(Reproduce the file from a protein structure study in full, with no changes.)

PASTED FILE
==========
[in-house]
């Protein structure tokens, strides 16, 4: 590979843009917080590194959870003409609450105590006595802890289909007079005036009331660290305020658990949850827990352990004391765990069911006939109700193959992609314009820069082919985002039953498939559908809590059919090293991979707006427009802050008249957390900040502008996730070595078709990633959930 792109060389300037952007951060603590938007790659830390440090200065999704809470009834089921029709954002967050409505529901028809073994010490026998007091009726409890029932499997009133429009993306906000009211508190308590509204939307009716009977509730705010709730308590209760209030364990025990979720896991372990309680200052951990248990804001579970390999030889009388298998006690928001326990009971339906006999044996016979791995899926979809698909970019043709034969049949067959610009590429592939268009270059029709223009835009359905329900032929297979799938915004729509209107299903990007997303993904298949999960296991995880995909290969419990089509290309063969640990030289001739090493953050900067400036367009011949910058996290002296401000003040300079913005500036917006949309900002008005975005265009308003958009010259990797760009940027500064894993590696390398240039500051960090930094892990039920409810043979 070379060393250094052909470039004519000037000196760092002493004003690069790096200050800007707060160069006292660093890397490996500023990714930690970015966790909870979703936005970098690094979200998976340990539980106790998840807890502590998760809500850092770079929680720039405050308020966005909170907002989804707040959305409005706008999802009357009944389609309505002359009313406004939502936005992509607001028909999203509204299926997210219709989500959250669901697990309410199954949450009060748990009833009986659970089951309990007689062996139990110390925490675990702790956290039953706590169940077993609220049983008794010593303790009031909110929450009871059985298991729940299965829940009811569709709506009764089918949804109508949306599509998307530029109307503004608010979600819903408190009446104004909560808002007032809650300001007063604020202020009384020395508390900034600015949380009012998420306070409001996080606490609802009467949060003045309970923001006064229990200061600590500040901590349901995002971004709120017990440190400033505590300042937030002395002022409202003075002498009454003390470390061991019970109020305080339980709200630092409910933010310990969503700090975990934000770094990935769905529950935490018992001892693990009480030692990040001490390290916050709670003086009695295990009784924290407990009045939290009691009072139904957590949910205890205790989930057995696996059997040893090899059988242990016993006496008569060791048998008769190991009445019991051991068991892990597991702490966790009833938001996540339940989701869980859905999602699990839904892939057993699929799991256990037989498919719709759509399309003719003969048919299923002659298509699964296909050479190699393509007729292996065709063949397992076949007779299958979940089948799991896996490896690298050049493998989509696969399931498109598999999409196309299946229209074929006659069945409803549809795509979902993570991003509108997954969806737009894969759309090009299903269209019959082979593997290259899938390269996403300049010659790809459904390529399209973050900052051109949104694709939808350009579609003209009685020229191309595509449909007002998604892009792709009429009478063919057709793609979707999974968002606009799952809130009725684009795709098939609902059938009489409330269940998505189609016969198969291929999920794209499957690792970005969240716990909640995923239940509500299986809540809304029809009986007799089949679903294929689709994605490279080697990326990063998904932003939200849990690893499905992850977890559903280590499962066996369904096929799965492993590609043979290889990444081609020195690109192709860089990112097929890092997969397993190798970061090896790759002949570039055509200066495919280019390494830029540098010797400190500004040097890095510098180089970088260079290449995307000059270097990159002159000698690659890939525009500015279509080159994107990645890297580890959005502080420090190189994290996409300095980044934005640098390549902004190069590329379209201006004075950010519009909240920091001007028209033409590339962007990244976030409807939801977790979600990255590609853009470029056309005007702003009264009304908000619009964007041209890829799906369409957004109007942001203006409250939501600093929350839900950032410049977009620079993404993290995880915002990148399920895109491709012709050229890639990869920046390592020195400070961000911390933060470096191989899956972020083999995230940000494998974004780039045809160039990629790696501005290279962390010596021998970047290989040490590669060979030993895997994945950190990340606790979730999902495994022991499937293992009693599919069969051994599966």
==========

[in-house]
């Protein structure tokens, strides 16, 4: 590979843009917080590194959870003409609450105590006595802890289909007079005036009331660290305020658990949850827990352990004391765990069911006939109700193959992609314009820069082919985002039953498939559908809590059919090293991979707006427009802050008249957390900040502008996730070595078709990633959930 792109060389300037952007951060603590938007790659830390440090200065999704809470009834089921029709954002967050409505529901028809073994010490026998007091009726409890029932499997009133429009993306906000009211508190308590509204939307009716009977509730705010709730308590209760209030364990025990979720896991372990309680200052951990248990804001579970390999030889009388298998006690928001326990009971339906006999044996016979791995899926979809698909970019043709034969049949067959610009590429592939268009270059029709223009835009359905329900032929297979799938915004729509209107299903990007997303993904298949999960296991995880995909290969419990089509290309063969640990030289001739090493953050900067400036367009011949910058996290002296401000003040300079913005500036917006949309900002008005975005265009308003958009010259990797760009940027500064894993590696390398240039500051960090930094892990039920409810043979 070379060393250094052909470039004519000037000196760092002493004003690069790096200050800007707060160069006292660093890397490996500023990714930690970015966790909870979703936005970098690094979200998976340990539980106790998840807890502590998760809500850092770079929680720039405050308020966005909170907002989804707040959305409005706008999802009357009944389609309505002359009313406004939502936005992509607001028909999203509204299926997210219709989500959250669901697990309410199954949450009060748990009833009986659970089951309990007689062996139990110390925490675990702790956290039953706590169940077993609220049983008794010593303790009031909110929450009871059985298991729940299965829940009811569709709506009764089918949804109508949306599509998307530029109307503004608010979600819903408190009446104004909560808002007032809650300001007063604020202020009384020395508390900034600015949380009012998420306070409001996080606490609802009467949060003045309970923001006064229990200061600590500040901590349901995002971004709120017990440190400033505590300042937030002395002022409202003075002498009454003390470390061991019970109020305080339980709200630092409910933010310990969503700090975990934000770094990935769905529950935490018992001892693990009480030692990040001490390290916050709670003086009695295990009784924290407990009045939290009691009072139904957590949910205890205790989930057995696996059997040893090899059988242990016993006496008569060791048998008769190991009445019991051991068991892990597991702490966790009833938001996540339940989701869980859905999602699990839904892939057993699929799991256990037989498919719709759509399309003719003969048919299923002659298509699964296909050479190699393509007729292996065709063949397992076949007779299958979940089948799991896996490896690298050049493998989509696969399931498109598999999409196309299946229209074929006659069945409803549809795509979902993570991003509108997954969806737009894969759309090009299903269209019959082979593997290259899938390269996403300049010659790809459904390529399209973050900052051109949104694709939808350009579609003209009685020229191309595509449909007002998604892009792709009429009478063919057709793609979707999974968002606009799952809130009725684009795709098939609902059938009489409330269940998505189609016969198969291929999920794209499957690792970005969240716990909640995923239940509500299986809540809304029809009986007799089949679903294929689709994605490279080697990326990063998904932003939200849990690893499905992850977890559903280590499962066996369904096929799965492993590609043979290889990444081609020195690109192709860089990112097929890092997969397993190798970061090896790759002949570039055509200066495919280019390494830029540098010797400190500004040097890095510098180089970088260079290449995307000059270097990159002159000698690659890939525009500015279509080159994107990645890297580890959005502080420090190189994290996409300095980044934005640098390549902004190069590329379209201006004075950010519009909240920091001007028209033409590339962007990244976030409807939801977790979600990255590609853009470029056309005007702003009264009304908000619009964007041209890829799906369409957004109007942001203006409250939501600093929350839900950032410049977009620079993404993290995880915002990148399920895109491709012709050229890639990869920046390592020195400070961000911390933060470096191989899956972020083999995230940000494998974004780039045809160039990629790696501005290279962390010596021998970047290989040490590669060979030993895997994945950190990340606790979730999902495994022991499937293992009693599919069969051994599966």